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Google CEO Sundar Pichai says the AI ​​fear is “very legitimate”

December 17, 2018 Business 0 Views Google CEO Sundar Pichai said last week that concern about malicious applications of artificial intelligence is "very legitimate". In a Washington Post interview, Pichai said that AI tools will need ethical protection rods and require companies to think deeply about how technology can be abused. "I think technology must realize that it can not just build it and fix it," said Pichai, fresh from his testimony to House Lawmakers. "I think it does not work." Technical giants must ensure that artificial intelligence with its own agency does not harm humanity, noted Pichai. HERE YOU ARE ROBOKING ON IPHONE AND ANDROID The technology manager, who runs a company using AI in many of its products, including its powerful search engine, said he is optimistic about the long-term benefits of technology, but his assessment of AI's potential negative parallels of critics who have warned of the potential for addiction and addiction. Advocates and technicians have warned for AI's ability to embody authoritarian regimes, authorize mass monitoring and disseminate wrong information among other opportunities. SpaceX and Tesla founder Elon Musk once said that AI could prove to be "more dangerous than nukes". Google's work with Project Maven, a military AI program, triggered a protest from its employees and led the technology t to announce that it will not continue work when the contract expires in 201 9. 10 [19659011] IPHONE TRICKS YOU WILL KNOW SOMARE Pichai said in interviews that governments around the world are still trying…

Google CEO Sundar Pichai said last week that concern about malicious applications of artificial intelligence is “very legitimate”.

In a Washington Post interview, Pichai said that AI tools will need ethical protection rods and require companies to think deeply about how technology can be abused.

“I think technology must realize that it can not just build it and fix it,” said Pichai, fresh from his testimony to House Lawmakers. “I think it does not work.”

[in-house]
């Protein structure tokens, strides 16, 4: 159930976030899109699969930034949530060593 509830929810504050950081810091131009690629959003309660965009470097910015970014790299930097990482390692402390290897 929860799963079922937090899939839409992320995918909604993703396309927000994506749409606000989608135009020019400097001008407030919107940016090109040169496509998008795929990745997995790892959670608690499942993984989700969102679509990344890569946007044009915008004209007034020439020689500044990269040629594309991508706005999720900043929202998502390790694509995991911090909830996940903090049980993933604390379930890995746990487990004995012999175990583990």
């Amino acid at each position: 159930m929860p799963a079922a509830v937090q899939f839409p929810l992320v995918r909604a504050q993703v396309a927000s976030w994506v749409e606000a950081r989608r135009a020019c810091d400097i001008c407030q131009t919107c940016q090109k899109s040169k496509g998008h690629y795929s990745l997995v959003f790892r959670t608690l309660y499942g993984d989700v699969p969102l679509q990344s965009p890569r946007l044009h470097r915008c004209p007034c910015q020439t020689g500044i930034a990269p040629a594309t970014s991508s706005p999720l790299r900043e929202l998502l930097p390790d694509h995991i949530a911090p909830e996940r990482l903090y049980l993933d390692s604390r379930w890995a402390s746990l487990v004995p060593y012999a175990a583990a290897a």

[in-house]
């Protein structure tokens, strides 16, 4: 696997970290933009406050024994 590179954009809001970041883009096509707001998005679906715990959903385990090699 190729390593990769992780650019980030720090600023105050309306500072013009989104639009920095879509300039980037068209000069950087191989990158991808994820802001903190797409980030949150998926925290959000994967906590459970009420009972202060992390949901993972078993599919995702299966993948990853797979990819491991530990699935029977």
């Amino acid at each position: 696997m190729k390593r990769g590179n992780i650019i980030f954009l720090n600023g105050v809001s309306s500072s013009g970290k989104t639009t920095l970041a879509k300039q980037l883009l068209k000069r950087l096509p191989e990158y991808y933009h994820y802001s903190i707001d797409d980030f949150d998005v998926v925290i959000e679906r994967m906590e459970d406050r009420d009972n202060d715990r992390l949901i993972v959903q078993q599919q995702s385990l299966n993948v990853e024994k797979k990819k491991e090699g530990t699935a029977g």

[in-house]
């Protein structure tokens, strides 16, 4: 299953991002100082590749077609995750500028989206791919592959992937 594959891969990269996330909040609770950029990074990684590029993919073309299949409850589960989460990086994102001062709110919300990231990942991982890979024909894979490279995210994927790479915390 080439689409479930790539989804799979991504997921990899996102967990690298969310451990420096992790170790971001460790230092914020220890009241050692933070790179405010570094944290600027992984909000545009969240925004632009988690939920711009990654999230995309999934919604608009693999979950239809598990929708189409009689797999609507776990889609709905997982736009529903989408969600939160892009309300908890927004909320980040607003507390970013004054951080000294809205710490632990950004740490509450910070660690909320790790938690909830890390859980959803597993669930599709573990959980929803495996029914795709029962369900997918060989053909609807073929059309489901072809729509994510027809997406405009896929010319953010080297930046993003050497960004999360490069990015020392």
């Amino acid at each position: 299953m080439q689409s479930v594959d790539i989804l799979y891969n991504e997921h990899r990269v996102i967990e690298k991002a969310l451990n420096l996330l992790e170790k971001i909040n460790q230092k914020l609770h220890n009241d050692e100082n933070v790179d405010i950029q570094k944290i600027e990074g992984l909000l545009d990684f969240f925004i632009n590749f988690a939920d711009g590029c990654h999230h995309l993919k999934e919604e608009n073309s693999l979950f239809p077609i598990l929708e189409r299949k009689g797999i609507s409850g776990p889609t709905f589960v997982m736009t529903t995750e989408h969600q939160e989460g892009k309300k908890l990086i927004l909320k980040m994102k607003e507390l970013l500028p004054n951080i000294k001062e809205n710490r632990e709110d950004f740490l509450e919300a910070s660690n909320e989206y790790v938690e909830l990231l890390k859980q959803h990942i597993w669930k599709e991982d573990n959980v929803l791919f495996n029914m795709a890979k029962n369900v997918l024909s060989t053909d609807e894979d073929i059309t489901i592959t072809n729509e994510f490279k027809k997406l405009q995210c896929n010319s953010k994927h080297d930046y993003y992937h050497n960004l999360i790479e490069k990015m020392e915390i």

Technical giants must ensure that artificial intelligence with its own agency does not harm humanity, noted Pichai.

HERE YOU ARE ROBOKING ON IPHONE AND ANDROID

The technology manager, who runs a company using AI in many of its products, including its powerful search engine, said he is optimistic about the long-term benefits of technology, but his assessment of AI’s potential negative parallels of critics who have warned of the potential for addiction and addiction.

Advocates and technicians have warned for AI’s ability to embody authoritarian regimes, authorize mass monitoring and disseminate wrong information among other opportunities.

SpaceX and Tesla founder Elon Musk once said that AI could prove to be “more dangerous than nukes”.

Google’s work with Project Maven, a military AI program, triggered a protest from its employees and led the technology t to announce that it will not continue work when the contract expires in 201

9.

10 [19659011] IPHONE TRICKS YOU WILL KNOW SOMARE

Pichai said in interviews that governments around the world are still trying to understand the AI’s effects and the potential need for regulation.

“Sometimes I worry that people underestimate the extent of changes that are possible in the medium and long term, and I think the questions are actually beautiful complexes,” he told the post. Other technology companies, like Microsoft, have embarked on the regulation of AI – both by the companies that create the technology and the governments that monitor the use.

Google CEO Sundar Pichai appears before the House Judiciary Committee to be questioned about Internet privacy protection and data collection at Capitol Hill, Washington, Tuesday, December 11, 2018.

(AP)

But, if properly managed, AI can have “huge benefits,” explains Pichai, among other things, helping doctors to detect eye diseases and other diseases through automatic health data scans.

“Regulating a technology in its early days is difficult, but I think companies should self-regulate,” he told the newspaper. “That’s why we’ve tried hard to formulate a set of AI principles. We may not have got everything right, but we thought it was important to start a conversation.”

Pichai, who went to Google 2004 and became executive Director 11 years later, called in January AI “one of the most important things humanity is dealing with” and said it could prove to be “deeper” to human society than “electricity or fire.”

The ability to build machines that can work on their own has regained the fear that Silicon Valley’s disruptive culture can lead to technology that harms people and eliminates jobs.


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